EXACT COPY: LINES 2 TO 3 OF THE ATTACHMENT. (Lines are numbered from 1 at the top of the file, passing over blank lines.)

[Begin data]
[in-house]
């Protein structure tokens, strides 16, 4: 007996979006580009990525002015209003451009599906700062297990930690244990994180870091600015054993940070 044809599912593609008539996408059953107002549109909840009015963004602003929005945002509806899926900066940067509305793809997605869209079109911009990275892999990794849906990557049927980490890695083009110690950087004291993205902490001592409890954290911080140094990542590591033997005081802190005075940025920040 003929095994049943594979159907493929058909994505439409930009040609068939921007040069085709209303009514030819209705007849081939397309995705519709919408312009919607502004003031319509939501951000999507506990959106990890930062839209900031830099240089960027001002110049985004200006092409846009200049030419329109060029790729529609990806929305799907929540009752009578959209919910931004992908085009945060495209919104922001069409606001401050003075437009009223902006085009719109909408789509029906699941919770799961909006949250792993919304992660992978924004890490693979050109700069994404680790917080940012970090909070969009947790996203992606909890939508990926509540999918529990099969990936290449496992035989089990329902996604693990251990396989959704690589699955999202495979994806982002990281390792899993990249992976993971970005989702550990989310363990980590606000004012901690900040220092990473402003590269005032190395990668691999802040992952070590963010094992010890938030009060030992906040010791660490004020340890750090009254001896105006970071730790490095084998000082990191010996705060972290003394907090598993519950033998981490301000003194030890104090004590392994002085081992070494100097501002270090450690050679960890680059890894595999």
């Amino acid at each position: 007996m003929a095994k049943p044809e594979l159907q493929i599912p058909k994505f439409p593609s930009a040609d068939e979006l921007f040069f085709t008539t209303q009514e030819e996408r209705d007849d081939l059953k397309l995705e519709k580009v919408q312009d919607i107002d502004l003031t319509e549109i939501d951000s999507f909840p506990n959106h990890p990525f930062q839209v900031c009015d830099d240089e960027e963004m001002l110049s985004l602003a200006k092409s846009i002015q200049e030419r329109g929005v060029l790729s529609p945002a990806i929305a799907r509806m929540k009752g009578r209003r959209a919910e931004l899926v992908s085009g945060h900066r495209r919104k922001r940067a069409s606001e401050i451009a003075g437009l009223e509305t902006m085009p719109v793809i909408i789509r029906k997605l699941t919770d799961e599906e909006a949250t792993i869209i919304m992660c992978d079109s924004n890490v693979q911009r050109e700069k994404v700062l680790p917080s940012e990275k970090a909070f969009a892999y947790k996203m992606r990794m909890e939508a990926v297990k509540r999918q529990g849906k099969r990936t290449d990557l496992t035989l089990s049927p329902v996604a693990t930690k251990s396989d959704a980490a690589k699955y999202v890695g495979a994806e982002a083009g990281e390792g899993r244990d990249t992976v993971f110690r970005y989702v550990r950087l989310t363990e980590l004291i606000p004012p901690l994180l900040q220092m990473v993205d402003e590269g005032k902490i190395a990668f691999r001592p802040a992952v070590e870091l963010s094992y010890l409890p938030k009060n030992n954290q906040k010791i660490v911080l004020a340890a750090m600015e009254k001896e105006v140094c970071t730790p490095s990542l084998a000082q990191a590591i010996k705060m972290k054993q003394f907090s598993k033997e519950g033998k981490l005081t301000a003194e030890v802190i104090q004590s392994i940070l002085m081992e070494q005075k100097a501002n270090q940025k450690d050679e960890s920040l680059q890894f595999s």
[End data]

């Protein structure tokens, strides 16, 4: 007996979006580009990525002015209003451009599906700062297990930690244990994180870091600015054993940070 044809599912593609008539996408059953107002549109909840009015963004602003929005945002509806899926900066940067509305793809997605869209079109911009990275892999990794849906990557049927980490890695083009110690950087004291993205902490001592409890954290911080140094990542590591033997005081802190005075940025920040 003929095994049943594979159907493929058909994505439409930009040609068939921007040069085709209303009514030819209705007849081939397309995705519709919408312009919607502004003031319509939501951000999507506990959106990890930062839209900031830099240089960027001002110049985004200006092409846009200049030419329109060029790729529609990806929305799907929540009752009578959209919910931004992908085009945060495209919104922001069409606001401050003075437009009223902006085009719109909408789509029906699941919770799961909006949250792993919304992660992978924004890490693979050109700069994404680790917080940012970090909070969009947790996203992606909890939508990926509540999918529990099969990936290449496992035989089990329902996604693990251990396989959704690589699955999202495979994806982002990281390792899993990249992976993971970005989702550990989310363990980590606000004012901690900040220092990473402003590269005032190395990668691999802040992952070590963010094992010890938030009060030992906040010791660490004020340890750090009254001896105006970071730790490095084998000082990191010996705060972290003394907090598993519950033998981490301000003194030890104090004590392994002085081992070494100097501002270090450690050679960890680059890894595999």
């Amino acid at each position: 007996m003929a095994k049943p044809e594979l159907q493929i599912p058909k994505f439409p593609s930009a040609d068939e979006l921007f040069f085709t008539t209303q009514e030819e996408r209705d007849d081939l059953k397309l995705e519709k580009v919408q312009d919607i107002d502004l003031t319509e549109i939501d951000s999507f909840p506990n959106h990890p990525f930062q839209v900031c009015d830099d240089e960027e963004m001002l110049s985004l602003a200006k092409s846009i002015q200049e030419r329109g929005v060029l790729s529609p945002a990806i929305a799907r509806m929540k009752g009578r209003r959209a919910e931004l899926v992908s085009g945060h900066r495209r919104k922001r940067a069409s606001e401050i451009a003075g437009l009223e509305t902006m085009p719109v793809i909408i789509r029906k997605l699941t919770d799961e599906e909006a949250t792993i869209i919304m992660c992978d079109s924004n890490v693979q911009r050109e700069k994404v700062l680790p917080s940012e990275k970090a909070f969009a892999y947790k996203m992606r990794m909890e939508a990926v297990k509540r999918q529990g849906k099969r990936t290449d990557l496992t035989l089990s049927p329902v996604a693990t930690k251990s396989d959704a980490a690589k699955y999202v890695g495979a994806e982002a083009g990281e390792g899993r244990d990249t992976v993971f110690r970005y989702v550990r950087l989310t363990e980590l004291i606000p004012p901690l994180l900040q220092m990473v993205d402003e590269g005032k902490i190395a990668f691999r001592p802040a992952v070590e870091l963010s094992y010890l409890p938030k009060n030992n954290q906040k010791i660490v911080l004020a340890a750090m600015e009254k001896e105006v140094c970071t730790p490095s990542l084998a000082q990191a590591i010996k705060m972290k054993q003394f907090s598993k033997e519950g033998k981490l005081t301000a003194e030890v802190i104090q004590s392994i940070l002085m081992e070494q005075k100097a501002n270090q940025k450690d050679e960890s920040l680059q890894f595999s």